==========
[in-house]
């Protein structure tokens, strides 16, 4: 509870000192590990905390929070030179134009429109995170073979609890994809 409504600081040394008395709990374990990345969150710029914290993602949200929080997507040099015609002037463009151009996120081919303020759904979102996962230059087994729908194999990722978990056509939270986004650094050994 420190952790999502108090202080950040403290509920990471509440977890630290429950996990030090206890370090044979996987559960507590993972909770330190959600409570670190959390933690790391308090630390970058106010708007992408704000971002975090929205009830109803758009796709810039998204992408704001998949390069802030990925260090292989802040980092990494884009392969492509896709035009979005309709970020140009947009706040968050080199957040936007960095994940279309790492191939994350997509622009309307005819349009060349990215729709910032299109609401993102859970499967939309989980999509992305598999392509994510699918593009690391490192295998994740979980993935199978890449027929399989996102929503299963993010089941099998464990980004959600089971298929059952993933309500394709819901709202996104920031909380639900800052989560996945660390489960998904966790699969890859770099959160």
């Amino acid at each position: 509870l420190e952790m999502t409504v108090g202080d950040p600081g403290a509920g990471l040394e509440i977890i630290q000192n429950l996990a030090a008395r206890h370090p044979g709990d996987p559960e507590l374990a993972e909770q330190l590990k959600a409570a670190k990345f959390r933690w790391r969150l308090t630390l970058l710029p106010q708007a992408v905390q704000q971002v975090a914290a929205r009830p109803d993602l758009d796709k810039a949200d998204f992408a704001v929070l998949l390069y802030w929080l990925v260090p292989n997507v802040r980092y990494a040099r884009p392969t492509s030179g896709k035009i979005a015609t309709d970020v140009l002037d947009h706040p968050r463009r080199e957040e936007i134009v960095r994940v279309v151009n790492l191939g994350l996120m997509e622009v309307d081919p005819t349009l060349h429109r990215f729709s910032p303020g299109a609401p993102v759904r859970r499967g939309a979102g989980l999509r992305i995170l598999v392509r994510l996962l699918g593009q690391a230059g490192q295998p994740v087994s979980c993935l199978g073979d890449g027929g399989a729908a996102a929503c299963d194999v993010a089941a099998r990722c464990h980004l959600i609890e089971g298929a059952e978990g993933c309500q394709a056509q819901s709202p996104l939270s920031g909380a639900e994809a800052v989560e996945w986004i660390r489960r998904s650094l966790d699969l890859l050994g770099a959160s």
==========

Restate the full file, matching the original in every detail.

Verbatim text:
[in-house]
């Protein structure tokens, strides 16, 4: 509870000192590990905390929070030179134009429109995170073979609890994809 409504600081040394008395709990374990990345969150710029914290993602949200929080997507040099015609002037463009151009996120081919303020759904979102996962230059087994729908194999990722978990056509939270986004650094050994 420190952790999502108090202080950040403290509920990471509440977890630290429950996990030090206890370090044979996987559960507590993972909770330190959600409570670190959390933690790391308090630390970058106010708007992408704000971002975090929205009830109803758009796709810039998204992408704001998949390069802030990925260090292989802040980092990494884009392969492509896709035009979005309709970020140009947009706040968050080199957040936007960095994940279309790492191939994350997509622009309307005819349009060349990215729709910032299109609401993102859970499967939309989980999509992305598999392509994510699918593009690391490192295998994740979980993935199978890449027929399989996102929503299963993010089941099998464990980004959600089971298929059952993933309500394709819901709202996104920031909380639900800052989560996945660390489960998904966790699969890859770099959160």
């Amino acid at each position: 509870l420190e952790m999502t409504v108090g202080d950040p600081g403290a509920g990471l040394e509440i977890i630290q000192n429950l996990a030090a008395r206890h370090p044979g709990d996987p559960e507590l374990a993972e909770q330190l590990k959600a409570a670190k990345f959390r933690w790391r969150l308090t630390l970058l710029p106010q708007a992408v905390q704000q971002v975090a914290a929205r009830p109803d993602l758009d796709k810039a949200d998204f992408a704001v929070l998949l390069y802030w929080l990925v260090p292989n997507v802040r980092y990494a040099r884009p392969t492509s030179g896709k035009i979005a015609t309709d970020v140009l002037d947009h706040p968050r463009r080199e957040e936007i134009v960095r994940v279309v151009n790492l191939g994350l996120m997509e622009v309307d081919p005819t349009l060349h429109r990215f729709s910032p303020g299109a609401p993102v759904r859970r499967g939309a979102g989980l999509r992305i995170l598999v392509r994510l996962l699918g593009q690391a230059g490192q295998p994740v087994s979980c993935l199978g073979d890449g027929g399989a729908a996102a929503c299963d194999v993010a089941a099998r990722c464990h980004l959600i609890e089971g298929a059952e978990g993933c309500q394709a056509q819901s709202p996104l939270s920031g909380a639900e994809a800052v989560e996945w986004i660390r489960r998904s650094l966790d699969l890859l050994g770099a959160s």